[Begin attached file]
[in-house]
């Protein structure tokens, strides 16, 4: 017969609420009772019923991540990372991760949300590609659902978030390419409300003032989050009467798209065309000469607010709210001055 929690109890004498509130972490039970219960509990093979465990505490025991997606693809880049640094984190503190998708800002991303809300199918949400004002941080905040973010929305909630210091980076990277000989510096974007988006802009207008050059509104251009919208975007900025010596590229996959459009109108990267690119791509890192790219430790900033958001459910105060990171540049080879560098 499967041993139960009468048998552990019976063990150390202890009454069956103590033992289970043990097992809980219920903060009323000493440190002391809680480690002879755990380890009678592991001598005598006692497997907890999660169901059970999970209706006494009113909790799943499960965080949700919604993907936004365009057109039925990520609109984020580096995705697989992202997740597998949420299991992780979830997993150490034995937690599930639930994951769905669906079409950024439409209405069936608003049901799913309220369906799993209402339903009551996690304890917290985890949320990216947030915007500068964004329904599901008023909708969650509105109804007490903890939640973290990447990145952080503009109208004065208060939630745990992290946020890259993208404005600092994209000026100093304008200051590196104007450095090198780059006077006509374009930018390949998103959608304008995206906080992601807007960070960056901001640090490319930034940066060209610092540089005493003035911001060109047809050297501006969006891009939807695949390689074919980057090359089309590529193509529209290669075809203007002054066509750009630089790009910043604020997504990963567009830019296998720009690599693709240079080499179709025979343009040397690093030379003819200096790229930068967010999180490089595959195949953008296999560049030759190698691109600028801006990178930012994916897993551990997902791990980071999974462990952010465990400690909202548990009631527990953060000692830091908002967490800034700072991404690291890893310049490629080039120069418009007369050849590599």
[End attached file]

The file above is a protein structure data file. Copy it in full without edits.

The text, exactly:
[in-house]
């Protein structure tokens, strides 16, 4: 017969609420009772019923991540990372991760949300590609659902978030390419409300003032989050009467798209065309000469607010709210001055 929690109890004498509130972490039970219960509990093979465990505490025991997606693809880049640094984190503190998708800002991303809300199918949400004002941080905040973010929305909630210091980076990277000989510096974007988006802009207008050059509104251009919208975007900025010596590229996959459009109108990267690119791509890192790219430790900033958001459910105060990171540049080879560098 499967041993139960009468048998552990019976063990150390202890009454069956103590033992289970043990097992809980219920903060009323000493440190002391809680480690002879755990380890009678592991001598005598006692497997907890999660169901059970999970209706006494009113909790799943499960965080949700919604993907936004365009057109039925990520609109984020580096995705697989992202997740597998949420299991992780979830997993150490034995937690599930639930994951769905669906079409950024439409209405069936608003049901799913309220369906799993209402339903009551996690304890917290985890949320990216947030915007500068964004329904599901008023909708969650509105109804007490903890939640973290990447990145952080503009109208004065208060939630745990992290946020890259993208404005600092994209000026100093304008200051590196104007450095090198780059006077006509374009930018390949998103959608304008995206906080992601807007960070960056901001640090490319930034940066060209610092540089005493003035911001060109047809050297501006969006891009939807695949390689074919980057090359089309590529193509529209290669075809203007002054066509750009630089790009910043604020997504990963567009830019296998720009690599693709240079080499179709025979343009040397690093030379003819200096790229930068967010999180490089595959195949953008296999560049030759190698691109600028801006990178930012994916897993551990997902791990980071999974462990952010465990400690909202548990009631527990953060000692830091908002967490800034700072991404690291890893310049490629080039120069418009007369050849590599």